Our friend, famous chess composer GM Pal Benko, got into the New Year spirit by sending us seven little problems to solve. They are all miniatures, requiring mate in three moves. And together they spell out HNY-2015. The positions look deceptively easy, but some have very clever solutions that are not easy to find. All are cook free. With Pal we wish our readers a Happy New Year 2015!

4/4/2014 – Benko: Fun problems to celebrate April 1st
Our friend and world famous chess composer GM Pal Benko got into the spirit of the day and sent us three problems to solve. They look deceptively easy, but you must consider the day of publication and not be fooled by the guile of the composer. We will leave you to work things out for a few days, and then give you the answers which may come as a surprise to some.

3/29/2014 – Pal Benko on Richard Réti’s endgames (2)
125 years ago a boy was born in the Austro-Hungarian part of what is today Slovakia. Richard Reti was a mathematician and world class chess master. Reti was also an endgame specialist who composed some of the most original endgame studies ever devised. Some were flawed, and now, almost a century later, his compatriot GM Pal Benko provides revisions to these studies.

3/26/2014 – Pal Benko on Richard Réti’s endgames (1)
At the turn of the last century an Austro-Hungarian mathematician shook up the chess world with revolutionary new ideas ("hypermodernism"), and with some of the most original endgame studies ever devised. To celebrate his upcoming 125th birthday another great chessplayer and endgame specialist, GM Pal Benko, has sent us some examples of Reti's works.

12/23/2013 – Pal Benko: Secrets of Study Composition (2)
One of the greatest study composers – as well as a former world championship candidate – is our friend Pal Benko, who never fails to send us a special Christmas gift. This year it was an article that offers unique insight into the process of chess composition. We brought you the first part a week ago. Today it is about breaking the pin and avoiding stalemate. And there is a remarkable study for you to solve.

12/17/2013 – Pal Benko: Secrets of Study Composition (1)
There is more to chess than tournament games. The area of chess studies and problems is equally creative and breathtakingly imaginative. One of its greatest composers is grandmaster (and world championship candidate 1959 + 1962) Pal Benko. The 85-year-old author of some of the most famous studies of all time has sent us an essay on the remarkable process of chess composition.

7/15/2013 – The Life Gambit à la Benko
Pal Benko (Hungarian: Benkö Pál) is, as 99% of our readers probably know, a legendary chess grandmaster, author, and composer of endgame studies and problems. He was born on July 15 1928, which made him 85 today. Diana Mihajlova met the fit and active octogenarian, who has been a "pal" of our company for a decade, in his home town of Budapest. Here is part one of her birthday report.

7/18/2013 – The Life Gambit à la Benko – Part two
On Monday Pal Benko, legendary grandmaster, author, and problem composer, turned 85. Diana Mihajlova, who recently met with the fit and active octogenarian in his home town of Budapest, sent us a birthday report in two parts. Today we learn of Benkos escape from Communist Hungary to the US, and his relationship with Bobby Fischer. And we get to solve two highly entertaining problems.

5/20/2011 – Greetings from Pál Benkö for 25 years of ChessBase
"Congratulations to ChessBase on your 25th anniversary! Your news page is the the first thing I look at every day when I go on the Internet. You do such wonderful work. Keep up your great service for the whole chess world." Heartening words from legendary great chess player, theorist, author and problem composer – who in addition sent six anniversary puzzles for our readers.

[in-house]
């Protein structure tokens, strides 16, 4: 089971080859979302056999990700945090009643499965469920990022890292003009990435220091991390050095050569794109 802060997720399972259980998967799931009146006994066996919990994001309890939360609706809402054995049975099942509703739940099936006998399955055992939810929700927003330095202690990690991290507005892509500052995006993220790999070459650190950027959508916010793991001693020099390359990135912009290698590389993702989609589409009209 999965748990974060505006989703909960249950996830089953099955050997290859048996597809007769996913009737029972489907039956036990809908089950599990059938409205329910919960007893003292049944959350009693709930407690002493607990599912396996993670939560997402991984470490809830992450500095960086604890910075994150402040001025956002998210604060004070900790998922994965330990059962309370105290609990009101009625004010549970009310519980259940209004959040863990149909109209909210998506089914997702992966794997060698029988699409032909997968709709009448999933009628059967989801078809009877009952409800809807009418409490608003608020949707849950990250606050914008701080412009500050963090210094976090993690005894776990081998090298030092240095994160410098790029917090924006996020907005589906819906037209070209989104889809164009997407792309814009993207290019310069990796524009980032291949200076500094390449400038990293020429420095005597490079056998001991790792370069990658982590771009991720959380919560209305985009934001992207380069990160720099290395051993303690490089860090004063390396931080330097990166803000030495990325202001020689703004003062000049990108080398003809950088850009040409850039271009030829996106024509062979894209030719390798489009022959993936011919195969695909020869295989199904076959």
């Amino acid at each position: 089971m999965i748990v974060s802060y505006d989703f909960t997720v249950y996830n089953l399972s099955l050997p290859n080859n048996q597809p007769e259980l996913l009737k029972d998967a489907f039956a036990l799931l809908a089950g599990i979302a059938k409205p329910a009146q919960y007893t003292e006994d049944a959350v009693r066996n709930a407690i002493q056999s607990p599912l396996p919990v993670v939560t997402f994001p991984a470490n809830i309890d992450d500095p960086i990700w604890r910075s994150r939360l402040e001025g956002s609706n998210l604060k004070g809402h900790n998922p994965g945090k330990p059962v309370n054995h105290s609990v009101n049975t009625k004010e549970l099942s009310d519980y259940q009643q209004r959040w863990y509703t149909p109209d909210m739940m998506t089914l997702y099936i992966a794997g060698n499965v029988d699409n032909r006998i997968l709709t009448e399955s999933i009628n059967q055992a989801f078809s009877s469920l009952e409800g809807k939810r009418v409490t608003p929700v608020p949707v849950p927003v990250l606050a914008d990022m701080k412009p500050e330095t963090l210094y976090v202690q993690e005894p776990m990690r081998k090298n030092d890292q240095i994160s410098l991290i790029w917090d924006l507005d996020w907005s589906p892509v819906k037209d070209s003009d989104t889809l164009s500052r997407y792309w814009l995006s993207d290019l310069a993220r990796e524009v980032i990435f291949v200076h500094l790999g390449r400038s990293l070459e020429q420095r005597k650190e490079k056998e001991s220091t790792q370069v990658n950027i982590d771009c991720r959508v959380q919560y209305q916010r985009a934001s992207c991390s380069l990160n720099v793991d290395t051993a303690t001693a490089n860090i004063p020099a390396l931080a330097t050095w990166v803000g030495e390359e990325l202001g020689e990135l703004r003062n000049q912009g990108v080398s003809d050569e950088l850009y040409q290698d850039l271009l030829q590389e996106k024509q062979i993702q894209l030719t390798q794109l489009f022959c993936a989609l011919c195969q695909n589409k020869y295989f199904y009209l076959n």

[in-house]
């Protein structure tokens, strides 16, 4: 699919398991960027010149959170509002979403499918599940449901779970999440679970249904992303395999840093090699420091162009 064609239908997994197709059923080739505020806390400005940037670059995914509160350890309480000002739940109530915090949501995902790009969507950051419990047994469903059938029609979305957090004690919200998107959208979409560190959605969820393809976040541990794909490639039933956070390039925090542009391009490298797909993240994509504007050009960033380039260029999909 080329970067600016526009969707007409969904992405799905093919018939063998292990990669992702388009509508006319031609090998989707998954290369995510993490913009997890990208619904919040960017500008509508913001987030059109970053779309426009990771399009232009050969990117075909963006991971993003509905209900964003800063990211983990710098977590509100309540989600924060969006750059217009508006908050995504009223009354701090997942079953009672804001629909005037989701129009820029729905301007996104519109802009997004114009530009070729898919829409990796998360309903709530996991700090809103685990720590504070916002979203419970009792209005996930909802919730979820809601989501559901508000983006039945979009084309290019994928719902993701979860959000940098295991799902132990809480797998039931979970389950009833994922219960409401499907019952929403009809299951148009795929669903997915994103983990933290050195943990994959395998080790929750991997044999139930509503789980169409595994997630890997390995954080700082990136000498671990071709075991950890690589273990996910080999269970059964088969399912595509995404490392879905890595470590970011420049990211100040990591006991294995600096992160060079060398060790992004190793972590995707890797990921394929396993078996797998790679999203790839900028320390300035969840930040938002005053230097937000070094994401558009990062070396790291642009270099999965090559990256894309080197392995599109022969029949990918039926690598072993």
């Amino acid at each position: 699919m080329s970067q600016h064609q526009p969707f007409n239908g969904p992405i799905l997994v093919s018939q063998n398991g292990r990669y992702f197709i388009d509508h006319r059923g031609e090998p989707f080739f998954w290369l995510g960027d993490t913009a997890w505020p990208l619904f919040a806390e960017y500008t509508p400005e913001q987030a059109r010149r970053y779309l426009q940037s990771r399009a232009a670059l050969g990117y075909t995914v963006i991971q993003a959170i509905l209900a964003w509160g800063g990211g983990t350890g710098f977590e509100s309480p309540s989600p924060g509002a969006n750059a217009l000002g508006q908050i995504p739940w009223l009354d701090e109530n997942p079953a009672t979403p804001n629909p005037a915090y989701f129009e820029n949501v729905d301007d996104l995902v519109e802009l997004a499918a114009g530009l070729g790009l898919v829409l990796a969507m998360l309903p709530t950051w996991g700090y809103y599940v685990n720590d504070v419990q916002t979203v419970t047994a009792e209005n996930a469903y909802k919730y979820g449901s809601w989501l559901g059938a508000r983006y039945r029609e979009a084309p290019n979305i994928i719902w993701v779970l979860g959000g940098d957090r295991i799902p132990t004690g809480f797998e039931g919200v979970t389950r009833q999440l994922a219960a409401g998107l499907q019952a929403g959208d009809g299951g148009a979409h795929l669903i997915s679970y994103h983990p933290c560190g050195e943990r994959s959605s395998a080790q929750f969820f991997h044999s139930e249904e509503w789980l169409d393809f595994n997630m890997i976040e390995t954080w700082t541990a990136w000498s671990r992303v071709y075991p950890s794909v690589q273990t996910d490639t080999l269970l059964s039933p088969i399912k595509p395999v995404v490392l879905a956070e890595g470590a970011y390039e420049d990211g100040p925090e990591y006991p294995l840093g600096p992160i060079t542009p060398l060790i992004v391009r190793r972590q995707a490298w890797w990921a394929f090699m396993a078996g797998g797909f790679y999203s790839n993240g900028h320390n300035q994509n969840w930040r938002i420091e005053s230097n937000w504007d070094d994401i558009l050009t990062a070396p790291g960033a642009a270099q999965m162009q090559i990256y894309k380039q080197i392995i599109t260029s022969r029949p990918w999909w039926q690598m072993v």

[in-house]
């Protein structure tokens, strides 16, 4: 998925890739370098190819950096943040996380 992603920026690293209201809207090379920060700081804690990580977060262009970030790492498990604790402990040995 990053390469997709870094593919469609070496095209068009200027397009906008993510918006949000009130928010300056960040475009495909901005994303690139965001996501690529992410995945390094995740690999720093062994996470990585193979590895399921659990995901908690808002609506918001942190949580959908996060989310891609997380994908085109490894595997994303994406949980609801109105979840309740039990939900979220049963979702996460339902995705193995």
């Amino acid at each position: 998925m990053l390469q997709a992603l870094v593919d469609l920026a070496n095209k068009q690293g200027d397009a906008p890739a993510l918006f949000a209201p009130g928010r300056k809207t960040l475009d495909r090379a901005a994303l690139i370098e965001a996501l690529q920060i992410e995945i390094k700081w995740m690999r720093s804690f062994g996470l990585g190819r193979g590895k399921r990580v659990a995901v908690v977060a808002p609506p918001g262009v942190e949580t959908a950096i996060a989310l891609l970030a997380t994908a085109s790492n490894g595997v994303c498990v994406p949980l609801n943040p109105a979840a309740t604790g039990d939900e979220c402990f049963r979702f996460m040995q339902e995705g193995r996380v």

4/24/2011 – Easter puzzles by Benko – a World Champion challenge
Pál Benkö, 82 and still going strong, is a world class grandmaster, author and problem composer. He is also a faithful friend who periodically sends us puzzles for our newspage. This time, for Easter, he has selected four problems which stumped a World Champion. It is a challenge for you to do better, and win a special prize in the process. Enjoy.

12/30/2009 – Pal Benko improves on Troitzky
In 1856 the great Sam Loyd composed a chess problem, which 75 years later inspired Alexey Troitsky, one of the greatest composers of endgame studies, to create a puzzle with a similar theme. It proved to be flawed. 75 years after Troitzky another great composer, Pal Benko, took up his problem, improved on it and submitted it for our Christmas Puzzle page.

World class chess grandmaster, author, and composer of endgame studies and problems. Benko qualified for the Candidates Tournament for the World Championship in 1959 and 1962, and for the 1970 Interzonal tournament, when he gave up his spot to Bobby Fischer, who went on to win the World Championship in 1972. Pal was born in 1928 and lives in Budapest, Hungary.
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The D M G The D M G 6/23/2015 04:19
Really enjoyed this!
Keesje Keesje 6/23/2015 05:11
I like the original more.
Frederic Frederic 6/23/2015 08:34
Me too – the beauty of getting to almost the original position, just without the knight. However Pal explained that this detracts from the purity of the study – using a knight solely to provide an extra tempo. Wait for the next part – there are more subtleties to come. Problem chess is a very fine art.
solskytz solskytz 6/24/2015 05:28
I remember a composition by Yochanan Afek, where a white knight is driven to the corner, just in order to be captured there by its counterpart - so that two moves into the problem, the original position is reached, only without that knight!

And what purpose did the elimination of the knight serve?

If memory serves, in the original position, a move "pawn takes knight" could have spoiled the original combination. Reaching that same position where black has one possible move less (as that pawn can no longer exploit the existence of the white knight in order to move diagonally) makes the difference

I think that that was it - unless I'm mixing this problem with another one...

However I was going to say, that a knight which only exists in order to be eliminated with (almost) no further changes isn't necessarily a defect. I saw this problem in 1989, in Amatzia Avni's excellent "Creative Chess" book, and it was probably pretty good if I still recall it 26 years later.